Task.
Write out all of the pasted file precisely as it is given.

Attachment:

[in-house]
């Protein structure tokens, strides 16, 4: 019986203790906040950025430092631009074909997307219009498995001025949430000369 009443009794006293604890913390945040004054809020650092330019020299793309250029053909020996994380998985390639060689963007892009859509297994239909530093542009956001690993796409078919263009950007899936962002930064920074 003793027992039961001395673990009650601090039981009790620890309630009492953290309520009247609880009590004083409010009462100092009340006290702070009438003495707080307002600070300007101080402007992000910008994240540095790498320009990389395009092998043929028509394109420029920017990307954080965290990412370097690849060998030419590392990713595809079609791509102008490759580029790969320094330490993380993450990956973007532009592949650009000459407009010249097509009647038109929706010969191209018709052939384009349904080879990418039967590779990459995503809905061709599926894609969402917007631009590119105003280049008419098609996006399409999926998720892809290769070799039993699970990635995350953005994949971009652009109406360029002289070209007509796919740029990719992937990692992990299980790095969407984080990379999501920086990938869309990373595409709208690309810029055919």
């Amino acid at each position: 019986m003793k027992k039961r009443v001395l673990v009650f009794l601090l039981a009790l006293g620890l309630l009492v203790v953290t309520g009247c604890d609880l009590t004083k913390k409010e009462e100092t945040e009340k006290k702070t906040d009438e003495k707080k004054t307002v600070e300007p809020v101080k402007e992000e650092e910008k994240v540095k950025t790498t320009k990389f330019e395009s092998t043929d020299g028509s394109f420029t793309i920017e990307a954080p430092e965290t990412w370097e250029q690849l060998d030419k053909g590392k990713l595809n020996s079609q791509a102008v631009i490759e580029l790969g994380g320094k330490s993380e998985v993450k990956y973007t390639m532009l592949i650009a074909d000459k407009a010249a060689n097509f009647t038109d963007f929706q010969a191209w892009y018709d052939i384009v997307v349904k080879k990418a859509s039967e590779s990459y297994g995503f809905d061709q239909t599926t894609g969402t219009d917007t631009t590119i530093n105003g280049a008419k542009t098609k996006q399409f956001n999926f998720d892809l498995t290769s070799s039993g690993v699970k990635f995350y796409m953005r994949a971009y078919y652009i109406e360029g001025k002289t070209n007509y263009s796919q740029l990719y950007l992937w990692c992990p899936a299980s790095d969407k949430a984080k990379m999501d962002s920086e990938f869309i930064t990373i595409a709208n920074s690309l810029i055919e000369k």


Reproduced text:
[in-house]
């Protein structure tokens, strides 16, 4: 019986203790906040950025430092631009074909997307219009498995001025949430000369 009443009794006293604890913390945040004054809020650092330019020299793309250029053909020996994380998985390639060689963007892009859509297994239909530093542009956001690993796409078919263009950007899936962002930064920074 003793027992039961001395673990009650601090039981009790620890309630009492953290309520009247609880009590004083409010009462100092009340006290702070009438003495707080307002600070300007101080402007992000910008994240540095790498320009990389395009092998043929028509394109420029920017990307954080965290990412370097690849060998030419590392990713595809079609791509102008490759580029790969320094330490993380993450990956973007532009592949650009000459407009010249097509009647038109929706010969191209018709052939384009349904080879990418039967590779990459995503809905061709599926894609969402917007631009590119105003280049008419098609996006399409999926998720892809290769070799039993699970990635995350953005994949971009652009109406360029002289070209007509796919740029990719992937990692992990299980790095969407984080990379999501920086990938869309990373595409709208690309810029055919």
């Amino acid at each position: 019986m003793k027992k039961r009443v001395l673990v009650f009794l601090l039981a009790l006293g620890l309630l009492v203790v953290t309520g009247c604890d609880l009590t004083k913390k409010e009462e100092t945040e009340k006290k702070t906040d009438e003495k707080k004054t307002v600070e300007p809020v101080k402007e992000e650092e910008k994240v540095k950025t790498t320009k990389f330019e395009s092998t043929d020299g028509s394109f420029t793309i920017e990307a954080p430092e965290t990412w370097e250029q690849l060998d030419k053909g590392k990713l595809n020996s079609q791509a102008v631009i490759e580029l790969g994380g320094k330490s993380e998985v993450k990956y973007t390639m532009l592949i650009a074909d000459k407009a010249a060689n097509f009647t038109d963007f929706q010969a191209w892009y018709d052939i384009v997307v349904k080879k990418a859509s039967e590779s990459y297994g995503f809905d061709q239909t599926t894609g969402t219009d917007t631009t590119i530093n105003g280049a008419k542009t098609k996006q399409f956001n999926f998720d892809l498995t290769s070799s039993g690993v699970k990635f995350y796409m953005r994949a971009y078919y652009i109406e360029g001025k002289t070209n007509y263009s796919q740029l990719y950007l992937w990692c992990p899936a299980s790095d969407k949430a984080k990379m999501d962002s920086e990938f869309i930064t990373i595409a709208n920074s690309l810029i055919e000369k």